Sometimes we hear news related to some incredible amount of money spent on something that usually we don’t even know. Could be a car or a painting, but the money involved in each situation sometimes are the ones defining history. History Key will unlock for you top 10 most expensive items sold by the famous Sotheby’s auction house.
Let’s start with a painting, but not any painting. Here we have a work by Pablo Picasso, titled “Nude, Green Leaves and Bust”, sold in 2010 for $106.5 million. Previously owned by a California philanthropist, the painting was sold in about 8 minutes.
When you hear Ferrari you already know that we are not talking about pocket money, but when you hear about a $12.2 million 1957 Ferrari 250 Testa Rossa, what would you say? The Italian designer Sergio Scaglietti made something truly unique with the car, with the unique fenders and the soft lines.
We have all heard about Leonardo da Vinci, even if many do not know what he exactly did, he’s a big name. He used to keep journals related to his creative activity, and out of the 30 documents remained, one was sold in 1994 to Bill Gates, for $30,802,500. The journal bought by Gates is the most interesting from the series: it is a historic diary named Codex Hammer, formed by 72 pages. Bill Gates released free digitally scanned versions of it.
A violin built by Bartolomeo Giuseppe Antonio Guarneri, sold in 2007 for $3.9 million. An interesting fact is that Guarneri was the grandson of one of Stradivari’s apprentices. The violin was bought by a Russian lawyer and played only during private concerts.
We believe that until now we presented common objects, even if in the millions range, so let’s pass to something more special. Would you buy a lock of hair? Probably many of us would do it if the hair is coming from whatever idol, but you must be prepared to pay than a haircut. In 2007 a former CIA employee sold a set formed by Che Guevara’s hair, fingerprints and death pictures for $119,500. We must give the second place to Elvis lock of hair, sold in 2002 for $115,000.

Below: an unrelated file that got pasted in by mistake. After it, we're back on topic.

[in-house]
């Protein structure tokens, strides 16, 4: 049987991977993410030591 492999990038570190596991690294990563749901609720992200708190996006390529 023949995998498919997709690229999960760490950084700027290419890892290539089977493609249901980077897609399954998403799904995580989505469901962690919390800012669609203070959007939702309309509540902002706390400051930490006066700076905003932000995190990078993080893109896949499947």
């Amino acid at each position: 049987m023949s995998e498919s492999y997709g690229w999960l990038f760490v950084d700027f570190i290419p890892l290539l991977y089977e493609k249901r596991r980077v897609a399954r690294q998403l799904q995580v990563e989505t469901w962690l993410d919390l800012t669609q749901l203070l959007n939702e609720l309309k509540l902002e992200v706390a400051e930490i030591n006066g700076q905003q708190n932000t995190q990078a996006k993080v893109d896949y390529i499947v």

If we hear about high prices in relation to antique objects, maybe we won’t be that surprised. A Roman bronze statue discovered in the ’20s by some constructor workers in Rome, sold in 2007 for $28,6 million. The statue measures 36-inches and related to Artemis, the Goddess of the Hunt. Even Sotheby’s director stated that in his 37 years career he never sold something that beautiful.
Furniture is expensive nowadays, but if you will consider trying some vintage or custom solution, you will have to dig some very deep pockets. But if you are a prince, you could buy a $36 million Badminton Cabinet. An 18th-century Florentine ebony cabinet was bought in 2004 by Prince Hans Adam II of Liechtenstein and eventually donated to the Liechtenstein Museum in Austria. The cabinet was previously owned by Barbara Piasecka Johnson (from the Johnson & Johnson company)
But how to miss some diamonds, right? We are used by all kinds of movies by diamonds involved; all kinds of stories and so many dreams for some of us, but diamonds are real, and their price would remain you that. We are talking about the Wittelsbach diamond, originally owned by King Philip IV of Spain; the diamond eventually reached Austrian and Bavarian royal families. It was sold in 2008 for $23.4 million.
Sports memorabilia is a wealthy market. Many sports fans and many items related to their favorites, but as always…you must be very well ”gifted” to afford a unique caprice. In 1999 Mark McGwire’s 70th-home-run baseball sold for $3 million. If you are a baseball fan, you could understand its value, otherwise…it is and will remain an ordinary baseball.
The last but not least, an iconic piece, probably already known by some of us. It is well known that President JFK had an affair with Marilyn Monroe, and also Monroe’s ”Happy Birthday Mr. President” is well known. The dress was worn by Monroe during the famous performance, sold in 1999 for $1,267,500.